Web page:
Physician Investigator (Cl)
Orthopaedic Surgery, Mass General Research Institute
Assistant In Orthopaedic Surgery
Massachusetts General Hospital
|MD Weill Cornell Medical College 1989|
Dr. Braun is an accomplished spine surgeon and researcher who treats scoliosis and other complex spine deformities and disorders in children and adults. Dr. Braun specializes in the treatment of scoliosis without fusion, using minimally invasive anterior vertebral tethering techniques - also called vertebral body tethering (VBT) or simply tethering. Dr. Braun pioneered this technique as an alternative to fusion surgery for adolescent idiopathic scoliosis, performing the first successful tethering procedure in 2010 after more than a decade of basic science research and pre-clinical testing.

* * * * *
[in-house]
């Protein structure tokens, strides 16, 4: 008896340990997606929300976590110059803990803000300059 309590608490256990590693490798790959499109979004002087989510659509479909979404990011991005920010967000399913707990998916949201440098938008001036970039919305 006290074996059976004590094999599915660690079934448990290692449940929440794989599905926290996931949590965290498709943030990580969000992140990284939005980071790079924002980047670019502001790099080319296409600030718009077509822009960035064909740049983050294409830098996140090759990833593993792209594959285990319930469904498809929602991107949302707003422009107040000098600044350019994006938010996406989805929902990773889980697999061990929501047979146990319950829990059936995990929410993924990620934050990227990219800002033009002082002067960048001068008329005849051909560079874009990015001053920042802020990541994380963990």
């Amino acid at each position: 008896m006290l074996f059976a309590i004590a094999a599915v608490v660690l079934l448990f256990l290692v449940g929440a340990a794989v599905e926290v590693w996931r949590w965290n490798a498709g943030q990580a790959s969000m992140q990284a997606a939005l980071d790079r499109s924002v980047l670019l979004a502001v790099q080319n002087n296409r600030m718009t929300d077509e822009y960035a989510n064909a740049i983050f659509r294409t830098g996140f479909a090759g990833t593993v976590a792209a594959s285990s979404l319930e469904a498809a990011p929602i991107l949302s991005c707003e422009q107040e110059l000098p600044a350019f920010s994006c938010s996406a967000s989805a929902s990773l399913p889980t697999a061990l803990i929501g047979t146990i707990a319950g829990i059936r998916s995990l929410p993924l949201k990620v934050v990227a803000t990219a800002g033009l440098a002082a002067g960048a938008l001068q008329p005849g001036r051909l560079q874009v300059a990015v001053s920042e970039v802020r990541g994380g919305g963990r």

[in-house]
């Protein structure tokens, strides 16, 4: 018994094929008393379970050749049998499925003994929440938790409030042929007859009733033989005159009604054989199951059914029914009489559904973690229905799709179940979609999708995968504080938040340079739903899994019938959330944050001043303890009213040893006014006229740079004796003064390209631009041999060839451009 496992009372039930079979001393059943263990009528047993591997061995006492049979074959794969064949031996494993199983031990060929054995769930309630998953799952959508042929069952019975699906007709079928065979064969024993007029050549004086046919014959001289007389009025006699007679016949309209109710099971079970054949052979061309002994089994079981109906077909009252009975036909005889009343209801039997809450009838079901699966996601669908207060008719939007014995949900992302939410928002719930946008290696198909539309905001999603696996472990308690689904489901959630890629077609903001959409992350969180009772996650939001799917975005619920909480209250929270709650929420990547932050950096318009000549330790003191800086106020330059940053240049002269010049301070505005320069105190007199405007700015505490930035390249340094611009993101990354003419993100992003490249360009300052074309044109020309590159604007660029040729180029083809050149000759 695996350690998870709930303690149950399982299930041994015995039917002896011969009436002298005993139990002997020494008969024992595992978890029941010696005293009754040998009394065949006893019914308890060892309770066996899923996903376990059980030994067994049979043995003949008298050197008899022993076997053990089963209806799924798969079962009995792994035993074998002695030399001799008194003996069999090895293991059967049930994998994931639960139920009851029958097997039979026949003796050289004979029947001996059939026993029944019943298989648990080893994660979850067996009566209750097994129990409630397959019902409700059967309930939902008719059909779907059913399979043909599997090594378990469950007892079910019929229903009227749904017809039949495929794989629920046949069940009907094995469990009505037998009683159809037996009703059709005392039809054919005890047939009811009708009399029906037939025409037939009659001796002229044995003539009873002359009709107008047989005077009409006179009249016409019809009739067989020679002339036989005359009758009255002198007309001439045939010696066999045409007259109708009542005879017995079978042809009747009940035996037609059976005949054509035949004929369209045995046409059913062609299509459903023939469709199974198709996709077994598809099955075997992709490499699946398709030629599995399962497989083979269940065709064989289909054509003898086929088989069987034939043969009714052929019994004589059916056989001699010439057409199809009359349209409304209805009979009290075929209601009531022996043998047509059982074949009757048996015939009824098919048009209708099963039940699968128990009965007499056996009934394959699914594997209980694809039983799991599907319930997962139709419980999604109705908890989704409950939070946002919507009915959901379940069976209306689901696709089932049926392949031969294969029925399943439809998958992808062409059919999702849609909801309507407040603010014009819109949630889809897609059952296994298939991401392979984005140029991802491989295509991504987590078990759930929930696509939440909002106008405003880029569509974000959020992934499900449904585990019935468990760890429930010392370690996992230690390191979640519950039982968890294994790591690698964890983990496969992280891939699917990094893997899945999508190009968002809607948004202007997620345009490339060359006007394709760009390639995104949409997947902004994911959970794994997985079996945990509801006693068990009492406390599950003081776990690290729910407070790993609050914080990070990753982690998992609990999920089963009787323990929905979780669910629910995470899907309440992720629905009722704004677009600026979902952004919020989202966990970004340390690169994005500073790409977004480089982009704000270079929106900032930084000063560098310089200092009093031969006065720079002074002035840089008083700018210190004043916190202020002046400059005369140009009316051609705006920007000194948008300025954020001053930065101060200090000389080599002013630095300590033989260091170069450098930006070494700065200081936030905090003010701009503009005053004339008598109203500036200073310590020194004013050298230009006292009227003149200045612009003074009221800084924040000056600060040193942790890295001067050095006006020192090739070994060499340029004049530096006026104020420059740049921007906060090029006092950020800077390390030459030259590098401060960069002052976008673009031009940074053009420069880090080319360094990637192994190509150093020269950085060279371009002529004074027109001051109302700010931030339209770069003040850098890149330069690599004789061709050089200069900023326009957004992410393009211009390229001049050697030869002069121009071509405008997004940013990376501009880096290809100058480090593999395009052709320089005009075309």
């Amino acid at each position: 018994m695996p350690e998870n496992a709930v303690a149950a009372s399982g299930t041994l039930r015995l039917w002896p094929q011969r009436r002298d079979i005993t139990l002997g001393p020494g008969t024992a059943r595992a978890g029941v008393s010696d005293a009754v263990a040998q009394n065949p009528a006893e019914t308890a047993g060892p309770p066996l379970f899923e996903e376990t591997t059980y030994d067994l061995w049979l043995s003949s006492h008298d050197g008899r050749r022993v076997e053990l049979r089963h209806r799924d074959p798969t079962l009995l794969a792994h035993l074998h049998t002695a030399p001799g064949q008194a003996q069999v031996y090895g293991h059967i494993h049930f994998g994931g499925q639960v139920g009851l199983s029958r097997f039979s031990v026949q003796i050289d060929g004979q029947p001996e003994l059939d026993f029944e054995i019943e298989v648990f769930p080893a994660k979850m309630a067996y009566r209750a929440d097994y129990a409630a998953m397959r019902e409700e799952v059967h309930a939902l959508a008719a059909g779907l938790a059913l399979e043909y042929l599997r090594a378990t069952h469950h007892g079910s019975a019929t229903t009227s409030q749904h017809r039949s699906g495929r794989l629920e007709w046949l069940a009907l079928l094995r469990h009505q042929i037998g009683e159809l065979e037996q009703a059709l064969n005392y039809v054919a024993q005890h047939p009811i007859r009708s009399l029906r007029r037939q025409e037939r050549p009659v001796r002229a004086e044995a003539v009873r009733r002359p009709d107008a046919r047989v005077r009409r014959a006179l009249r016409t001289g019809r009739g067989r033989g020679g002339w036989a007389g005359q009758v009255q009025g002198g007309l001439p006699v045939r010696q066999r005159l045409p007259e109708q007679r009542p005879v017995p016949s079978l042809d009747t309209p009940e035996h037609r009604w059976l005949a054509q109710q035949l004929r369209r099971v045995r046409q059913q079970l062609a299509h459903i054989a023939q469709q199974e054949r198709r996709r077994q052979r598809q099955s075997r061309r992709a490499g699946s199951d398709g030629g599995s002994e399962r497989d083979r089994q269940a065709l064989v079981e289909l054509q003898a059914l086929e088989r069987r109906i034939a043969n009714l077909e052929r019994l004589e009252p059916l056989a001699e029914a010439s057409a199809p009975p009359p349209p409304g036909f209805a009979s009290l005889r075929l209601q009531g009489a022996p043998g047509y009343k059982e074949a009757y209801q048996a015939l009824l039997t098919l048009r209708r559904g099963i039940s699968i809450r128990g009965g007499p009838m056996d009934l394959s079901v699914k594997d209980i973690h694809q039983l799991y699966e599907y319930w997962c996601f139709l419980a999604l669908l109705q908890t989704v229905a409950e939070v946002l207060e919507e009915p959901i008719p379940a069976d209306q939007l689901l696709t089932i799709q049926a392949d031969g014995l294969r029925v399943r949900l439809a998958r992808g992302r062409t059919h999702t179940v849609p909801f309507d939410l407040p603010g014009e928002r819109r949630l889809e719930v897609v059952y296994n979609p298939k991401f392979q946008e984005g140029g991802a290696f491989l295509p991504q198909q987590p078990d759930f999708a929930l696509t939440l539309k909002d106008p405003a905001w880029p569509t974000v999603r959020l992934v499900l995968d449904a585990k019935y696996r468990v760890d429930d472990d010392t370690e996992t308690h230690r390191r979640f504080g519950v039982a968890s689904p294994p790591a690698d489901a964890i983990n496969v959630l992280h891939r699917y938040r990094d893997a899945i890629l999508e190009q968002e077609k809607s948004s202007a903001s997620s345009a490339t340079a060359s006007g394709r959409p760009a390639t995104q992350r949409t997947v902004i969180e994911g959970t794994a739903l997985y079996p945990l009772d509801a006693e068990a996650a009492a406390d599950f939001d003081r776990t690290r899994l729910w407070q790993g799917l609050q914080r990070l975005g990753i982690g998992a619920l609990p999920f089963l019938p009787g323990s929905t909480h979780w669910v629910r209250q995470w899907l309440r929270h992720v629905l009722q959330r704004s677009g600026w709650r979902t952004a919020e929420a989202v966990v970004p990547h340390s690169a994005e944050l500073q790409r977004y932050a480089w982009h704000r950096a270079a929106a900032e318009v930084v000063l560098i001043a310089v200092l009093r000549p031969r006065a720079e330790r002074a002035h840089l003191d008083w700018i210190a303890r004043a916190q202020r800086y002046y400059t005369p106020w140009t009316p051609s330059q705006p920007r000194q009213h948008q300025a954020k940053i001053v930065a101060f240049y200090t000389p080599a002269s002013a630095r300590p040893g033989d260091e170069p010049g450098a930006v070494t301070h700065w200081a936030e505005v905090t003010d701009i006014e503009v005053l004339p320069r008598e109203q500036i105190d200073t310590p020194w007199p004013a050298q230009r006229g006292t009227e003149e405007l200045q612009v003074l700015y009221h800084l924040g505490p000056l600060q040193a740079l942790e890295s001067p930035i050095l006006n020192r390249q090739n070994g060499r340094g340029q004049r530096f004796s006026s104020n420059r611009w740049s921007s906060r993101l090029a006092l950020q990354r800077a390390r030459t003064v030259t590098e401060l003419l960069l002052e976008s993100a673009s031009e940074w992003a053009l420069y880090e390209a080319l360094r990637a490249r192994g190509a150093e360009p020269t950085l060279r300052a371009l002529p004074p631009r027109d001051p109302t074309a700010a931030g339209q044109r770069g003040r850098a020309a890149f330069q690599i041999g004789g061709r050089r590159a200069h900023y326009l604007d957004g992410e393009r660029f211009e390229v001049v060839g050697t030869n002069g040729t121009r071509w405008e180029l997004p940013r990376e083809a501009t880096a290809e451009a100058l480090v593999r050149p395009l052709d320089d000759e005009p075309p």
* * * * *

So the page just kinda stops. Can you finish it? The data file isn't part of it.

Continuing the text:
Dr. Braun received his MD from Cornell. He completed an orthopedic surgery residency at the Hospital for Special Surgery and a spine surgery fellowship at the Twin Cities Scoliosis and Spine Center/University of Minnesota.
After completing an active duty service commitment in the US Air Force from 1995-1999, heading spine programs at both Wilford Hall Medical Center and Brooke Army Medical Center in San Antonio, TX, Dr. Braun then practiced at the University of Utah for the next seven years.
In 2006, Dr. Braun was recruited to lead a scoliosis center of excellence at the University of Vermont as a tenured academic orthopedic spine surgeon. In 2012, Dr. Braun transitioned his pediatric scoliosis practice to Dartmouth, where he served as Head of the Pediatric Spine and Scoliosis Program. Dr. Braun also transitioned his adult spine surgery practice to the University of Vermont Health Network-Central Vermont Medical Center, where he served as head of Orthopedic Spine Surgery for six years.
In 2019, Dr. Braun accepted an academic position at Mass General, Mass General Hospital for Children and Harvard Medical School as a pediatric scoliosis and spine surgeon with the goal of developing a fusionless scoliosis surgery program focused on minimally invasive anterior vertebral tethering.